Ivin nodded but Lelishen stepped close. “No. Offer to meet outside Sin Medor, it will help convince them you respect their authority. But, send Ivin.”
“Me?” Ivin spoke little Tekit, and the last time he thought to negotiate, he started a war.
“They’re testing you. You want to show respect, but not too much. Kings wouldn’t travel for this meeting unless with another king, and this way, we’re more apt to meet face to face with the Overseer rather than an underling. I meeting halfway would be half of a meeting. I’ll ride with you, and Solineus, we’ll make his claim to represent Clan Emudar, unless closer Clanblood has arrived.”
Roplin grunted, casting the woman a peevish glare. “I’m no king.”
“It doesn’t matter what title you bear, fool child.”
“Fool child, is it?” Roplin stared at the woman. “I don’t like it, but I’d be a true fool not to accept your advice.” And Ivin suspected that deep down Roplin was more than happy to lay the burden on his little brother. “I’ll make sure to get the message out. How long to reach Sin Medor?”
Lelishen said, “Set the meet for a week from tomorrow, gives us time to settle in, and for them to think.”
Solineus interrupted. “If I might… have you happened to see a tinker with a couple donkeys named Ears?”
Roplin flashed a crooked smile. “Ilpen? Aye. That one’s been right handy, he’s set up amongst a group of smiths over that rise yonder.”
Solineus looked to Ivin. “If you don’t mind, I’d like to take the girls and say hello to the man. Let him know about Eliles.”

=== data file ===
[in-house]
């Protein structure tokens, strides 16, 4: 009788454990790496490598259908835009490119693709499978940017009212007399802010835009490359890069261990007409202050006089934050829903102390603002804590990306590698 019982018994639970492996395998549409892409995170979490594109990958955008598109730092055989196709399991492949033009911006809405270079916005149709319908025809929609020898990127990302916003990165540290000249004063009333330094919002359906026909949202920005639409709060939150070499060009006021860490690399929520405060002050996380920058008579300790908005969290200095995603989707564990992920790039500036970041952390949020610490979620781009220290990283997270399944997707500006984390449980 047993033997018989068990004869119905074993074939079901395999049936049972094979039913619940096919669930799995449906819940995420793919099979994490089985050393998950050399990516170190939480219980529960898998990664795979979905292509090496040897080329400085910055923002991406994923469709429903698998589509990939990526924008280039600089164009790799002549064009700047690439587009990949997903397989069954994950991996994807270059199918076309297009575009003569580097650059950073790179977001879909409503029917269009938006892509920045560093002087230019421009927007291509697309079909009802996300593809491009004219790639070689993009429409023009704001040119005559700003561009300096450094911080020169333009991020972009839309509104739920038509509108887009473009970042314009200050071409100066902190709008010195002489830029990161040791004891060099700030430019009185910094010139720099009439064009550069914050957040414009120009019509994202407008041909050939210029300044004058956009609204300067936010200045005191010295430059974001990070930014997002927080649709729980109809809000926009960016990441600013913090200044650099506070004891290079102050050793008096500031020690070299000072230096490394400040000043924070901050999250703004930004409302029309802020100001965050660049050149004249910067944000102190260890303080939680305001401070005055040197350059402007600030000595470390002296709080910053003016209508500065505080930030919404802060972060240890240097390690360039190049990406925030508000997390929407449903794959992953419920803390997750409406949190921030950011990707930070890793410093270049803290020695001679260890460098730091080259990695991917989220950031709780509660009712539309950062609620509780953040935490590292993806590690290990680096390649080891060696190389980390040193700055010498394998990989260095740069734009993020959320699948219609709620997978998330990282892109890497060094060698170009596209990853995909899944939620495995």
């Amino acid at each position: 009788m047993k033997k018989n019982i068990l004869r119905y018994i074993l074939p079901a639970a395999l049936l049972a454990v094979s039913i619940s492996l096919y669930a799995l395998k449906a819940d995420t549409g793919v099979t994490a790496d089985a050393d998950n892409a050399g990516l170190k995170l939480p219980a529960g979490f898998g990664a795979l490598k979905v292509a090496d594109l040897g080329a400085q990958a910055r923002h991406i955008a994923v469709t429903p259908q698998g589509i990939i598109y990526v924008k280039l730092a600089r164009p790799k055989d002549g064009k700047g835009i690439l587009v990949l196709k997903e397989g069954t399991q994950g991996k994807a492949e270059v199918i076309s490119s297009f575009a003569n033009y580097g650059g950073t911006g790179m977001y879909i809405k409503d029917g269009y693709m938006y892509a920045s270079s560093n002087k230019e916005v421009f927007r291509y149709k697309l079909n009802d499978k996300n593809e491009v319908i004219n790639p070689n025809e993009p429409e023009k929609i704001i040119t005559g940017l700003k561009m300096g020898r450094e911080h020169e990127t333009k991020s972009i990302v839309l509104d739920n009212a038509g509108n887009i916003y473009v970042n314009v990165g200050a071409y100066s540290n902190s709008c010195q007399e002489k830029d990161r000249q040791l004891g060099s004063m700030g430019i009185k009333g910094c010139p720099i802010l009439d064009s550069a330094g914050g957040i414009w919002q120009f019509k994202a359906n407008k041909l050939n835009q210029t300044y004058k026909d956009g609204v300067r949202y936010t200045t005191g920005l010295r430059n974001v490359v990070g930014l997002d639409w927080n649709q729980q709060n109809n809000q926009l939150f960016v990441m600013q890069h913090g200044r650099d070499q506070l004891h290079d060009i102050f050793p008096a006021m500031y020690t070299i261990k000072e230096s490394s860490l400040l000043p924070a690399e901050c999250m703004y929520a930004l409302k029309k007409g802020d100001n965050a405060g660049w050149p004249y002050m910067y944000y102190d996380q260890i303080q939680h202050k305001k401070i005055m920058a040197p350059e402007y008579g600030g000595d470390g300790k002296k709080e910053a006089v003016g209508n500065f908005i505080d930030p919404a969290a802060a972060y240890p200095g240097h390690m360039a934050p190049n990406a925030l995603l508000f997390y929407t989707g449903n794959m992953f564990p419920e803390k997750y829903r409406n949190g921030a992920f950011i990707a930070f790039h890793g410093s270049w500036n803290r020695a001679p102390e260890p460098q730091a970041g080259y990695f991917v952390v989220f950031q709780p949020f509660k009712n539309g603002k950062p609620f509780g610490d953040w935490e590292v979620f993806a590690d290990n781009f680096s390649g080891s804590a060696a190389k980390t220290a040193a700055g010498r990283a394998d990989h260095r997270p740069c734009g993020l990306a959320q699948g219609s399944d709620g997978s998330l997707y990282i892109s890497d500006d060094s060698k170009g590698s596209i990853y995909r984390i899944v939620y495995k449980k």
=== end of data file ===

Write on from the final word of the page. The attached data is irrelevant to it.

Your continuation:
Both Ivin and Roplin nodded, and the trio plus one horned beast made their way through the tents. Ivin glanced to his brother. “What have we missed?”
Roplin led his horse. “Walk and talk. Inster’s people have been more generous than expected, and our fisherfolk do well in these waters, but there’ve been incidents. A couple brawls and shouting matches, the only dead thus far are our own and by our own hands. If it were spring, we might build a decent village to survive the winter, maybe plant crops even, but with winter on the way? The bergs will get dangerous for fishing too.”
“Ice might not be so much a danger this year.” Ivin chuckled at the cockeyed glance he got. “Sorry, go on.”
“Outside of camp, I’ve only got rumors to judge by. It’s said some folks didn’t make it as far as Hidreng, and the Brotna slaughtered them, fed them to the sea. What I’ve heard, many Emudar boats landed in those parts.”
Lelishen asked, “Any word of the Emudar family? The Mikjehemluts?”
“Assassinations. I’ve heard of them from every Fost. But who lived, who died, no way to tell the truth thus far. Hells, I’ve heard we’re dead.” He laughed. “We didn’t get so lucky.”
Roplin led them to the crown of a hill and handed his reins to a young boy, and stepped through the flap of a proper tent brought over from the Watch, with fitted elk hide and clean hewn poles. The room held chairs and tables from the Watch, but they’d left behind those in the hall where Kotin died.